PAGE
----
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How enterprise security lapses led to the Panama Papers leak

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Guest post by Ronda Swaney

The revelations contained in the Panama Papers shocked the world, but equally shocking—and more relevant to enterprise security—are the failures that allowed this entirely avoidable leak.

SecurityLapsesPanamaPapers.jpg

The security flaw led to the leak of 3 million database files, 4.8 million emails, and 1.1 million images, covering 40 years of sensitive information housed by law firm Mossack Fonseca. The leak, its size, and the resulting damage revealed a more pervasive problem that should frighten any enterprise charged with protecting sensitive, valuable, or vulnerable data: The execution of security inside many enterprises is not only haphazard but also low priority.

Hacking is a lucrative business: Cybercriminals profit financially from the sale of stolen data, and personally from the notoriety that comes from the theft. To get their hands on sensitive data requires only a moderate amount of diligence and cleverness when security isn't a prime concern for an enterprise.

Making it easy for thieves

Mossack Fonseca's haphazard approach to security was nothing short of negligent, according to a Wired report. Patching and updating software are two critical yet low-impact steps every business should take to protect applications, but Mossack Fonseca had not updated its Outlook Web Access login since 2009 or its client login portal since 2013. That client portal, which ran on Drupal, contained 25 vulnerabilities known to both the security and hacking communities. "If I were a client of theirs," Alan Woodward, computer security expert from Surrey University, told Wired, "I'd be very concerned that they were communicating using such outdated technology."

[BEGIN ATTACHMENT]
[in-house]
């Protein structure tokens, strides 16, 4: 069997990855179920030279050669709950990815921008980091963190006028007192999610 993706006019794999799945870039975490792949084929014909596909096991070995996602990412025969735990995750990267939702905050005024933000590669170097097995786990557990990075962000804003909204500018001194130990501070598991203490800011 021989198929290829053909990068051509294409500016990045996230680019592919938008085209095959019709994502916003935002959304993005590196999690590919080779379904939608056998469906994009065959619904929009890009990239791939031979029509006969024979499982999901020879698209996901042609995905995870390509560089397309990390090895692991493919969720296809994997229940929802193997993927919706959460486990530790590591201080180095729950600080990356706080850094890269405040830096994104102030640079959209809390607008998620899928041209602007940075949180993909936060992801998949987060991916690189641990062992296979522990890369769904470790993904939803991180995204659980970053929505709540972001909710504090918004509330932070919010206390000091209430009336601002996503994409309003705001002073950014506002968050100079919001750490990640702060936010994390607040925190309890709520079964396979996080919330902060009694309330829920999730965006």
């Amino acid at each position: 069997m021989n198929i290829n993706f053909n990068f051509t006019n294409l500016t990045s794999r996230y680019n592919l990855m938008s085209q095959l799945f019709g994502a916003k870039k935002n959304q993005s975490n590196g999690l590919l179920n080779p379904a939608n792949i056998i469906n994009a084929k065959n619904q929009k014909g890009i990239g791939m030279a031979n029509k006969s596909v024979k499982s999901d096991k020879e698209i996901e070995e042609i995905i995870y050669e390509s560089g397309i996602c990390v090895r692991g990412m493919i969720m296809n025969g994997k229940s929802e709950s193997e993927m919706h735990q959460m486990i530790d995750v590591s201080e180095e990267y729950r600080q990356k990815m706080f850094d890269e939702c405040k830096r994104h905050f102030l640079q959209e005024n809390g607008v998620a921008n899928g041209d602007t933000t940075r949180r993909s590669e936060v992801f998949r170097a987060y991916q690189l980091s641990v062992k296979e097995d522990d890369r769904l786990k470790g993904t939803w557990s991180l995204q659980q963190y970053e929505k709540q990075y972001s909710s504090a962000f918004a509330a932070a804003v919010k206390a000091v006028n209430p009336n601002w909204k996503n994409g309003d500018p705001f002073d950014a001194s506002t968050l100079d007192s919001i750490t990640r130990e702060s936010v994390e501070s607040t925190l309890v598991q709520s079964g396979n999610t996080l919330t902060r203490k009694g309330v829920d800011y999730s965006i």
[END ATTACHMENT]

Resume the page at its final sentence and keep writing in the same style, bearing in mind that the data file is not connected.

The firm's website and portal management were outsourced to a third party. If you're going to outsource, you need assurances that the vendor is competent, and their security practices are clear. The contract should outline remedies if they don't meet those standards—although, if you're in a position to seek remedies, the damage has likely been done.

4 security measures that can stop leaks

Information is an asset that needs to be protected and secured just as firmly as you protect your bank accounts, perimeter, and company name, which means making security part of the entire enterprise culture, even beyond IT. The following are four critical steps toward protecting your enterprise data.

  1. Control the information life span. Collect only information you need for a specific business purpose and keep it only as long as there is a legitimate business need. Once that time has passed, the information should be securely destroyed. Data isn't stagnant—it often moves from repository to repository inside a business and should be encrypted and protected during transmission and storage. With a data-centric security approach, data is protected across its life span, from the moment it is captured, throughout its travels, and as it is accessed.
  2. Control access to the data. Decide what roles truly need access to data. According to CIO, two of the top risks to enterprise security are disgruntled and uninformed and/or careless employees. To mitigate the risks, data access should be strictly monitored and controlled, and employees should be trained on security best practices.
  3. Enforce security at every access point. This includes on-premise security as well as mobile and remote access. Require strong passwords and protect them as though they are company assets. Regularly test for security flaws, set up firewalls between networks, and use intrusion detection and prevention tools. Security breaches at large enterprises through third-party vendors is a growing problem; get their security practices in writing and test their practices before committing to their services.
  4. Start security planning  at the development stage. When creating internal products, make sure your team masters secure coding and knows best practices. For any app or tool you create, know how it will be used and understand the standards. This white paper from the SANS Institute reviews the current state of application security and the gaps that exist between those who create applications and those who defend them.

For an in-depth discussion about the maturity of security inside the enterprise, read the "State of Security Operations: 2016 report" (reg. req'd).

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